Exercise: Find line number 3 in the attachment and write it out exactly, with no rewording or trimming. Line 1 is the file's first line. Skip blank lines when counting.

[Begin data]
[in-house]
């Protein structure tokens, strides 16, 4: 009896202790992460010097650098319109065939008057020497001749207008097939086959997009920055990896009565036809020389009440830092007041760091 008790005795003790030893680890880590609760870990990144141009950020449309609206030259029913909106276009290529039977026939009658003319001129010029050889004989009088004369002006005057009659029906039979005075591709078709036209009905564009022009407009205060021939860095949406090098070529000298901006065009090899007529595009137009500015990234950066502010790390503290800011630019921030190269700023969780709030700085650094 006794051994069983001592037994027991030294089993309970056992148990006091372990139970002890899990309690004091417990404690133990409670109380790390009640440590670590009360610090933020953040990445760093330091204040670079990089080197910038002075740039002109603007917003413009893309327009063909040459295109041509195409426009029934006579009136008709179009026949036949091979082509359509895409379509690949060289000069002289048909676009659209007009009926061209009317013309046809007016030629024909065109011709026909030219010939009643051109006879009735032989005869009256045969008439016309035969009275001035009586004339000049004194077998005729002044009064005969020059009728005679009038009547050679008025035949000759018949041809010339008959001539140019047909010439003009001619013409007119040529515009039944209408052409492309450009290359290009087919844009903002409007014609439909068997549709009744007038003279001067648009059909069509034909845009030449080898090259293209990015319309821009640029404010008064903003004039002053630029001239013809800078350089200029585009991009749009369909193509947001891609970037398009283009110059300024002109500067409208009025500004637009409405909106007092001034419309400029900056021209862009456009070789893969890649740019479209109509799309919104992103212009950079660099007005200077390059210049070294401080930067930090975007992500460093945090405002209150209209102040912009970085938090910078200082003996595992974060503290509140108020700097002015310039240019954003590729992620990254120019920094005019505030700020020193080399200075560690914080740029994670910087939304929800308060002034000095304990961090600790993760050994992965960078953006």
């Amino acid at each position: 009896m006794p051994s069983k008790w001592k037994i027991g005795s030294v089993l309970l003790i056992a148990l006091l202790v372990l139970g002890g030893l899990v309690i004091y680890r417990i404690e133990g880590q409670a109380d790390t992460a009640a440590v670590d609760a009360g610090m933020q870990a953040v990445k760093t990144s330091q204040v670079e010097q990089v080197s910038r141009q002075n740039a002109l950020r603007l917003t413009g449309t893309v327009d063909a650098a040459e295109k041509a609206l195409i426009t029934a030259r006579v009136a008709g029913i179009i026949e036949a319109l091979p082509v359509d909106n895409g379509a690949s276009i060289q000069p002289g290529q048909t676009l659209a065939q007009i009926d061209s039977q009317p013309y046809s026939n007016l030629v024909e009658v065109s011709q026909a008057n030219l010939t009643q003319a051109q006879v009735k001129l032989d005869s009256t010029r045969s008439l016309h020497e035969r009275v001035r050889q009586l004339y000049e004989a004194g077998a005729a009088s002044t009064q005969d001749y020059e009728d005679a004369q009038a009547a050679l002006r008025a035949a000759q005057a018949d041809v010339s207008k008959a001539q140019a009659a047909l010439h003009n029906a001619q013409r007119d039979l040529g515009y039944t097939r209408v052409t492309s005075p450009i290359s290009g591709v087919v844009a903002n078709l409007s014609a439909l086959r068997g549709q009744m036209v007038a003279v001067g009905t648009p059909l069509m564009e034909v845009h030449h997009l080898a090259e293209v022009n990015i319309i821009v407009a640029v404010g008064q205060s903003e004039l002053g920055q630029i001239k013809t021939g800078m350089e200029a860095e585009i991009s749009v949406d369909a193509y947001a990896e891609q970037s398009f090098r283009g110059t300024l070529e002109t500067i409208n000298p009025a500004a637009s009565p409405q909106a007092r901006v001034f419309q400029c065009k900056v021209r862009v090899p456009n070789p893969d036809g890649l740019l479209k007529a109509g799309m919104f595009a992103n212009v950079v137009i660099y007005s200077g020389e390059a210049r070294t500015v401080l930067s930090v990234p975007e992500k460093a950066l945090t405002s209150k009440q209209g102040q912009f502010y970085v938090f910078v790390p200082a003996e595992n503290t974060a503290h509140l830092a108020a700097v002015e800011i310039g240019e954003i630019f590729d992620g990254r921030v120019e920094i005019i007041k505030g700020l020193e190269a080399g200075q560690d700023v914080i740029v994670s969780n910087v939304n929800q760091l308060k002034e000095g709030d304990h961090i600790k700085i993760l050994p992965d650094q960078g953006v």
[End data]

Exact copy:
């Amino acid at each position: 009896m006794p051994s069983k008790w001592k037994i027991g005795s030294v089993l309970l003790i056992a148990l006091l202790v372990l139970g002890g030893l899990v309690i004091y680890r417990i404690e133990g880590q409670a109380d790390t992460a009640a440590v670590d609760a009360g610090m933020q870990a953040v990445k760093t990144s330091q204040v670079e010097q990089v080197s910038r141009q002075n740039a002109l950020r603007l917003t413009g449309t893309v327009d063909a650098a040459e295109k041509a609206l195409i426009t029934a030259r006579v009136a008709g029913i179009i026949e036949a319109l091979p082509v359509d909106n895409g379509a690949s276009i060289q000069p002289g290529q048909t676009l659209a065939q007009i009926d061209s039977q009317p013309y046809s026939n007016l030629v024909e009658v065109s011709q026909a008057n030219l010939t009643q003319a051109q006879v009735k001129l032989d005869s009256t010029r045969s008439l016309h020497e035969r009275v001035r050889q009586l004339y000049e004989a004194g077998a005729a009088s002044t009064q005969d001749y020059e009728d005679a004369q009038a009547a050679l002006r008025a035949a000759q005057a018949d041809v010339s207008k008959a001539q140019a009659a047909l010439h003009n029906a001619q013409r007119d039979l040529g515009y039944t097939r209408v052409t492309s005075p450009i290359s290009g591709v087919v844009a903002n078709l409007s014609a439909l086959r068997g549709q009744m036209v007038a003279v001067g009905t648009p059909l069509m564009e034909v845009h030449h997009l080898a090259e293209v022009n990015i319309i821009v407009a640029v404010g008064q205060s903003e004039l002053g920055q630029i001239k013809t021939g800078m350089e200029a860095e585009i991009s749009v949406d369909a193509y947001a990896e891609q970037s398009f090098r283009g110059t300024l070529e002109t500067i409208n000298p009025a500004a637009s009565p409405q909106a007092r901006v001034f419309q400029c065009k900056v021209r862009v090899p456009n070789p893969d036809g890649l740019l479209k007529a109509g799309m919104f595009a992103n212009v950079v137009i660099y007005s200077g020389e390059a210049r070294t500015v401080l930067s930090v990234p975007e992500k460093a950066l945090t405002s209150k009440q209209g102040q912009f502010y970085v938090f910078v790390p200082a003996e595992n503290t974060a503290h509140l830092a108020a700097v002015e800011i310039g240019e954003i630019f590729d992620g990254r921030v120019e920094i005019i007041k505030g700020l020193e190269a080399g200075q560690d700023v914080i740029v994670s969780n910087v939304n929800q760091l308060k002034e000095g709030d304990h961090i600790k700085i993760l050994p992965d650094q960078g953006v």